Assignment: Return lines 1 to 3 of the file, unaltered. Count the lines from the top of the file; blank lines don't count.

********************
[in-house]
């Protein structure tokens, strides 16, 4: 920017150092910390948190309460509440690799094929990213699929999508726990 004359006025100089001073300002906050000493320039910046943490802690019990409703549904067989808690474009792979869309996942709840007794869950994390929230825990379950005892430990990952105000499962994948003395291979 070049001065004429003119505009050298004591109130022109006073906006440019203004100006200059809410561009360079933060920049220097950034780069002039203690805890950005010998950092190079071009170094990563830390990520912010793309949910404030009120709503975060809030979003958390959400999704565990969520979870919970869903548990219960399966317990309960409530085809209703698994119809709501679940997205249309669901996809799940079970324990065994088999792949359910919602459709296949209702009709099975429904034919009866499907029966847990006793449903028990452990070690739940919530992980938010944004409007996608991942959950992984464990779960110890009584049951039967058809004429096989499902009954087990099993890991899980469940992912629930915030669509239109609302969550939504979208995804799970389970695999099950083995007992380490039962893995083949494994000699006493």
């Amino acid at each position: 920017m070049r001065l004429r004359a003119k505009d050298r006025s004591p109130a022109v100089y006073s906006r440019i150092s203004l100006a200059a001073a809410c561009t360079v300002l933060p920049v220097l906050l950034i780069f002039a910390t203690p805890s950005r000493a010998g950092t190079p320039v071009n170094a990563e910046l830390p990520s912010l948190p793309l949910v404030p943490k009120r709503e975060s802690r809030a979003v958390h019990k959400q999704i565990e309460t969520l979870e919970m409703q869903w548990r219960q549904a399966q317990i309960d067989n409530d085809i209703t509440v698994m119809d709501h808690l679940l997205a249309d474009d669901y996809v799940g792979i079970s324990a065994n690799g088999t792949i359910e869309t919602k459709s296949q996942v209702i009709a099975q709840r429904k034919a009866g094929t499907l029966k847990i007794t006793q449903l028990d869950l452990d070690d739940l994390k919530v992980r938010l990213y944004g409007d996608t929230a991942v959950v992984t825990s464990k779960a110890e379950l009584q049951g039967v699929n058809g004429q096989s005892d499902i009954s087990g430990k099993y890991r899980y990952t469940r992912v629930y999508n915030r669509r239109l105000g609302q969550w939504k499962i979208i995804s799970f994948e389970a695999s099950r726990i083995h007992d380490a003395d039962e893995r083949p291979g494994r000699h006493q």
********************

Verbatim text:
[in-house]
């Protein structure tokens, strides 16, 4: 920017150092910390948190309460509440690799094929990213699929999508726990 004359006025100089001073300002906050000493320039910046943490802690019990409703549904067989808690474009792979869309996942709840007794869950994390929230825990379950005892430990990952105000499962994948003395291979 070049001065004429003119505009050298004591109130022109006073906006440019203004100006200059809410561009360079933060920049220097950034780069002039203690805890950005010998950092190079071009170094990563830390990520912010793309949910404030009120709503975060809030979003958390959400999704565990969520979870919970869903548990219960399966317990309960409530085809209703698994119809709501679940997205249309669901996809799940079970324990065994088999792949359910919602459709296949209702009709099975429904034919009866499907029966847990006793449903028990452990070690739940919530992980938010944004409007996608991942959950992984464990779960110890009584049951039967058809004429096989499902009954087990099993890991899980469940992912629930915030669509239109609302969550939504979208995804799970389970695999099950083995007992380490039962893995083949494994000699006493």
């Amino acid at each position: 920017m070049r001065l004429r004359a003119k505009d050298r006025s004591p109130a022109v100089y006073s906006r440019i150092s203004l100006a200059a001073a809410c561009t360079v300002l933060p920049v220097l906050l950034i780069f002039a910390t203690p805890s950005r000493a010998g950092t190079p320039v071009n170094a990563e910046l830390p990520s912010l948190p793309l949910v404030p943490k009120r709503e975060s802690r809030a979003v958390h019990k959400q999704i565990e309460t969520l979870e919970m409703q869903w548990r219960q549904a399966q317990i309960d067989n409530d085809i209703t509440v698994m119809d709501h808690l679940l997205a249309d474009d669901y996809v799940g792979i079970s324990a065994n690799g088999t792949i359910e869309t919602k459709s296949q996942v209702i009709a099975q709840r429904k034919a009866g094929t499907l029966k847990i007794t006793q449903l028990d869950l452990d070690d739940l994390k919530v992980r938010l990213y944004g409007d996608t929230a991942v959950v992984t825990s464990k779960a110890e379950l009584q049951g039967v699929n058809g004429q096989s005892d499902i009954s087990g430990k099993y890991r899980y990952t469940r992912v629930y999508n915030r669509r239109l105000g609302q969550w939504k499962i979208i995804s799970f994948e389970a695999s099950r726990i083995h007992d380490a003395d039962e893995r083949p291979g494994r000699h006493q």